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Album review: Foals hone musical heritage, charisma, lose with weak songwriting in ‘Holy Fire’

Foals is a mixed bag. Boasting rhythms in homage to Talking Heads with the aggravation of Rage Against the Machine, this group of Oxford, England, natives exhibits an eclectic array of hip, yet appropriately vintage, post-punk and punk-funk influences. Surely I am not the first to note this, but these bands that have a presence on this album are royalty in their respective genres and periods. 

The lead single “Inhaler” from Foals’ Tuesday release “Holy Fire” is an example. This song stands defiant on the record, making a name for itself with a scratchy verse that gives a nod to Talking Heads’ lead vocalist David Byrne, only to be built upon with a teasing, luring chorus that has a hair-raising intensity to it – strikingly similar to Jane’s Addiction’s best days. 

Lead singer and guitarist Yannis Philippakis has a polarizing quality that can nuance dance-rock a la Phoenix, but is also capable of a shout of power. “My Number,” the second single released from “Holy Fire,” works much to the same effect in its dance-like qualities, even if Philippakis is significantly more subdued.

“Bad Habit,” “Late Night” and “Stepson” are all solemn pieces. The fact that the majority of the record has this nature makes it simple to observe the conflict between single songs and the album tracks, and which songs make it to charts. However, I find that these songs help define Foals on a bigger scale, mainly its willingness to dabble with different atmospheres while preserving its quintessential style and influences. 

“Milk & Black Spiders” and “Providence” are turbulent jams with interweaving treble and percussion sections that synthesize addictive, chopping tunes with the spirit of Talking Heads and Gang of Four. Foals has a clear goal to achieve in its sound and has a detailed guide on how to attain it.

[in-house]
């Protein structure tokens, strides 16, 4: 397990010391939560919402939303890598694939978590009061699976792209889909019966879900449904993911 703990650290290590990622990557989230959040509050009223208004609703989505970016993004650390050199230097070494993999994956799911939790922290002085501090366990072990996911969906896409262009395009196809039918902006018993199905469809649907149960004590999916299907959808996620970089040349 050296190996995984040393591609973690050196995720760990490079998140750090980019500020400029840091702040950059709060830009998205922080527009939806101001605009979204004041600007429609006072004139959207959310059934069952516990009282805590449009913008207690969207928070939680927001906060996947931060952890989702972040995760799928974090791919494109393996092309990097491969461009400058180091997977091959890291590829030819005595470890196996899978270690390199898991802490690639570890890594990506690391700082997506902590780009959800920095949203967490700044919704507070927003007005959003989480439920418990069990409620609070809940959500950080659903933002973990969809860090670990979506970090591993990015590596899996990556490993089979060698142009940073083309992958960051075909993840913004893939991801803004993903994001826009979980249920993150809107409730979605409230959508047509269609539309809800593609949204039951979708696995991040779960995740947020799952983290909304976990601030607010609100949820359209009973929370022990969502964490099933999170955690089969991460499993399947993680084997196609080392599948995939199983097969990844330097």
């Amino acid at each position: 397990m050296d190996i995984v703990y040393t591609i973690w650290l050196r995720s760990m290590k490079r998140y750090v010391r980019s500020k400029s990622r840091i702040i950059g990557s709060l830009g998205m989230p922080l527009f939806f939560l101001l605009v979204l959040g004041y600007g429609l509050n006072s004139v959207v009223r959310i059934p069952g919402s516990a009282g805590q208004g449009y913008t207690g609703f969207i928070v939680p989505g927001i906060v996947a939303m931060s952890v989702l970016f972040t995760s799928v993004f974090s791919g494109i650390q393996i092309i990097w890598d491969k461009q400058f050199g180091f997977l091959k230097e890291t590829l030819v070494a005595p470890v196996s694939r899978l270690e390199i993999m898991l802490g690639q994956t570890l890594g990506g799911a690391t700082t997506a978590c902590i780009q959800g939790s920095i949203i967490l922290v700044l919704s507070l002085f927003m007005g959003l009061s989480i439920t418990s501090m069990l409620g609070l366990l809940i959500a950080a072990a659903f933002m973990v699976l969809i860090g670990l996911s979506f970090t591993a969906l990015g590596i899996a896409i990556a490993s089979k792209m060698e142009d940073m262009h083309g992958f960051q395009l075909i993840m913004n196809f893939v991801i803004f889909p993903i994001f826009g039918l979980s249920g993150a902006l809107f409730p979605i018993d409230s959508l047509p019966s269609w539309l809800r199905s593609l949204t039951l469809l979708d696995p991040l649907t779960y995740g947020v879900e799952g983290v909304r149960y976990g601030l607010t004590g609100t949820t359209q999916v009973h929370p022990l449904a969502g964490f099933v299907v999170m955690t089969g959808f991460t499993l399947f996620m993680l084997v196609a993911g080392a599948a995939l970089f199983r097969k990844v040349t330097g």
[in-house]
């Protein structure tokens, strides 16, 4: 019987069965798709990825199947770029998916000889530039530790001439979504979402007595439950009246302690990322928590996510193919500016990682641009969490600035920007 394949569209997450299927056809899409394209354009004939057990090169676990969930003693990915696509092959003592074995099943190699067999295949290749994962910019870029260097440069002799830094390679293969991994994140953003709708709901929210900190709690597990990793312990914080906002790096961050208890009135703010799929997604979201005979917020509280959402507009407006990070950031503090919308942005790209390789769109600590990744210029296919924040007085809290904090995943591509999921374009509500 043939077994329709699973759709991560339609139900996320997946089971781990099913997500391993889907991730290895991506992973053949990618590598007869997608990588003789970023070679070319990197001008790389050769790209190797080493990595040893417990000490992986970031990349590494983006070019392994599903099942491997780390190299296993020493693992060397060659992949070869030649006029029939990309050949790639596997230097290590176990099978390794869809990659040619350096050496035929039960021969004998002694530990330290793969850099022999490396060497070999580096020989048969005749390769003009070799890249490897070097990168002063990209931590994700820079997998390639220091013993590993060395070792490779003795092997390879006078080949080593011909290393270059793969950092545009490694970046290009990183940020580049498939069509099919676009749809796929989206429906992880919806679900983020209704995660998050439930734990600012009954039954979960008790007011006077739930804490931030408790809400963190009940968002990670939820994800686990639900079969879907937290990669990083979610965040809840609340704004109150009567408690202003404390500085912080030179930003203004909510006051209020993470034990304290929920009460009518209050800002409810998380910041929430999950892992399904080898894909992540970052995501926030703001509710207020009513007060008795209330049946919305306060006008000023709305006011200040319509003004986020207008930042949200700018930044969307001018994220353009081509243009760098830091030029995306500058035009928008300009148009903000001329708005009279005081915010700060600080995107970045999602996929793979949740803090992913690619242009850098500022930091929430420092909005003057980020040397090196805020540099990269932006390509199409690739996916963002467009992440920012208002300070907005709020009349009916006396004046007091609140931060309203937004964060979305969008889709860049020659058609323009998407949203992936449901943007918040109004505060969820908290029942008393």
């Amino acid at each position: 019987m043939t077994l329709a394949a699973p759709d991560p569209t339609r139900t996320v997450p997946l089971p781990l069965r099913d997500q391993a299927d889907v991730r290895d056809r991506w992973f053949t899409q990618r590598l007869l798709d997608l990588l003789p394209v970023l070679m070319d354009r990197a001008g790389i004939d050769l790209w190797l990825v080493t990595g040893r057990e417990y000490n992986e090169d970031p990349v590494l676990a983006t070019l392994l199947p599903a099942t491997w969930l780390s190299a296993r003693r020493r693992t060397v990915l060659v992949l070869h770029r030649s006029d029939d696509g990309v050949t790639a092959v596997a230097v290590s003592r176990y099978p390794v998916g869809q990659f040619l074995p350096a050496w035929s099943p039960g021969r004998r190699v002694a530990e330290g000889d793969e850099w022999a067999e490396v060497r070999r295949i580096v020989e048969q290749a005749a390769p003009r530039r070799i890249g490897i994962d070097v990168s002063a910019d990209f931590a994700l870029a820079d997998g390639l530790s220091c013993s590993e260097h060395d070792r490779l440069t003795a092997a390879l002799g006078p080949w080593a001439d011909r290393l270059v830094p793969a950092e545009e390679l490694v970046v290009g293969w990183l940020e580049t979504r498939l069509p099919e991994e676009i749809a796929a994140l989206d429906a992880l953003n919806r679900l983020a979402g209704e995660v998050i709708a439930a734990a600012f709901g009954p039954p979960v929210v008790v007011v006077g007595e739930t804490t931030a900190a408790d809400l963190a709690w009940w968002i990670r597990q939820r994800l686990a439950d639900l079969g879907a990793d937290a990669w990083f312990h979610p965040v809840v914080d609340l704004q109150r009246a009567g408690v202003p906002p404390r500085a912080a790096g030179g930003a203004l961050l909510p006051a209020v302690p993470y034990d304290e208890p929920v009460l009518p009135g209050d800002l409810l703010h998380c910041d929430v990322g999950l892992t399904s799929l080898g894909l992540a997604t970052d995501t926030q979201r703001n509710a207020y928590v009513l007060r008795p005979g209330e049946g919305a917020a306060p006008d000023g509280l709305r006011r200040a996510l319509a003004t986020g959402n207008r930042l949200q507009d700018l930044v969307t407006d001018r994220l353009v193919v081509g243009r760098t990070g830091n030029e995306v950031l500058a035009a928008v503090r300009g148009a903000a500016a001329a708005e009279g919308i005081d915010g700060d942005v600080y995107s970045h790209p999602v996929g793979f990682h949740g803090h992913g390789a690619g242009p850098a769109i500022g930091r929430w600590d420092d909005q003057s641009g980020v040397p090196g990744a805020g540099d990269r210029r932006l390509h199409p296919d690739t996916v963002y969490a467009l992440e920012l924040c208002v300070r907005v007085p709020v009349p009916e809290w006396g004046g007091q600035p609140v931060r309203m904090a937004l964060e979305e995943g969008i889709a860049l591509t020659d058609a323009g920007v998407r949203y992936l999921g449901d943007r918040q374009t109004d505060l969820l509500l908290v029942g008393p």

Foals’ coverage of most of the 1970s and 1980s greatest post-punk bands does not mean that Foals is on their level, they have merely made a set of songs that are aurally similar. Foals is weak as far as songwriting goes, and as cliché as it is to describe it as cliché, it is just that. “Inhaler” is a massive standout because “Holy Fire” is a quiet, melodious album for the most part. A line from “Inhaler’s” verse, “Sticks and stones / Don’t break my bones / You make me believe.” Now from the chorus: “So can you not go away? / If just for one day / Oooh / Impossible, possible way” followed by more lines about being in a war with an arbitrary “you.” I use this track as a scapegoat, but much of the songs take its lead in the direction of being cliché. Foals can easily be celebrated as a group of musicians but only as lyricists to those looking for a cheap sing-along with idiomatic phrases.

In the scheme of English rock bands, Foals exhibit a sense of charisma that exceeds many. There are not a lot of bands on Foals’ level that have a musical heritage that can be linked to such an extent. As such, Foals’ brand of rock will hopefully flourish and become more refined, even if its lyrics don’t make the same improvements. 


Grade: B

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